“In actuality, loss of income or extra expense coverage will replace net profits and pay any ongoing necessary expenses such as leases, mortgages, bank loans, etc.,” he says. “It will not pay utilities, ordinary payroll, contractor expenses, etc.”

Cross Gates' Pontchartrain Drive location didn't have flood insurance and is still working with its insurance company to determine what was caused by flood versus wind. Because flood takes precedence, business interruption insurance doesn't apply, Grossnickle says. Cross Gates' other club on Military Road suffered just under $1 million worth of wind damage and is going through the insurance process, but it's going well, says Grossnickle.

Elmwood Fitness Center, which has locations in Harahan, New Orleans and Metairie, LA, was recently reimbursed for its property damage. The main facility in Harahan closed for about three weeks due to roof damage that caused water damage, the Downtown New Orleans location had a window blown out and the Metairie club had half of its roof blown off. The center is still in discussions with insurance over its business interruption coverage, although Elmwood's parent company Ochsner Health System, a non-profit health care provider, helped its three locations weather the storm financially.

“We were fortunate that our parent company had a strong balance sheet,” says Gary Borgstede, vice president of Elmwood. “As a whole, the company lost $80 million, but we were able to stay true to our mission, and we stayed open and were able to be here.”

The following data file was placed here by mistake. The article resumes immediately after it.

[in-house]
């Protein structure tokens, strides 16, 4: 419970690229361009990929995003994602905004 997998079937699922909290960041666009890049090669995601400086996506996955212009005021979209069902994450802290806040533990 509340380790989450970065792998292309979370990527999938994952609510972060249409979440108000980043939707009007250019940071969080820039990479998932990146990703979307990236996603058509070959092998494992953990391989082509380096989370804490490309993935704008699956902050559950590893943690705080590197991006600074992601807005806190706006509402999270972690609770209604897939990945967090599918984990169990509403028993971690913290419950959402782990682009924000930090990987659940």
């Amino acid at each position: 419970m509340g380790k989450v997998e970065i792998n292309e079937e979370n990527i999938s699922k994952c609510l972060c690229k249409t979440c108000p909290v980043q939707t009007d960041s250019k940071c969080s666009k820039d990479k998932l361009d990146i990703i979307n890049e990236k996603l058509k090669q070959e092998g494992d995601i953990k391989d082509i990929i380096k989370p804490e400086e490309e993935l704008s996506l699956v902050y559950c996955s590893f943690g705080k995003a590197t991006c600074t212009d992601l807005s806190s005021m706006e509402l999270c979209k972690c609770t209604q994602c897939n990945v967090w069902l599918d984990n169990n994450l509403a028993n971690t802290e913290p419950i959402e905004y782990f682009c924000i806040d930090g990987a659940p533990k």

Besides financial losses, clubs also lost key staff. Many new businesses have moved into the area to help with the rebuilding, luring away management by offering better salaries, Grossnickle says.

“We can always use more front-line employees, but those people will show up when we need them,” he says. “It's our key employees in management that we're having issues with right now.”

Although Franco's retained about 95 percent of its staff, it did lose a few key players who moved to cities outside of the region. However, after Katrina hit, all staff pulled together and job descriptions didn't matter much, Conner says.

“Teamwork is not just talk,” he says. “You need it, and in those circumstances you learn it quickly.”

Staff at the Reily Student Recreation Center at Tulane University in New Orleans also learned the importance of teamwork. Although many staff couldn't get back in the city due to flooding, those that could did the bulk of work to put the rec center back together, says Chris Maitre, associate director of facilities and fitness for the Department of Campus Recreation at Tulane.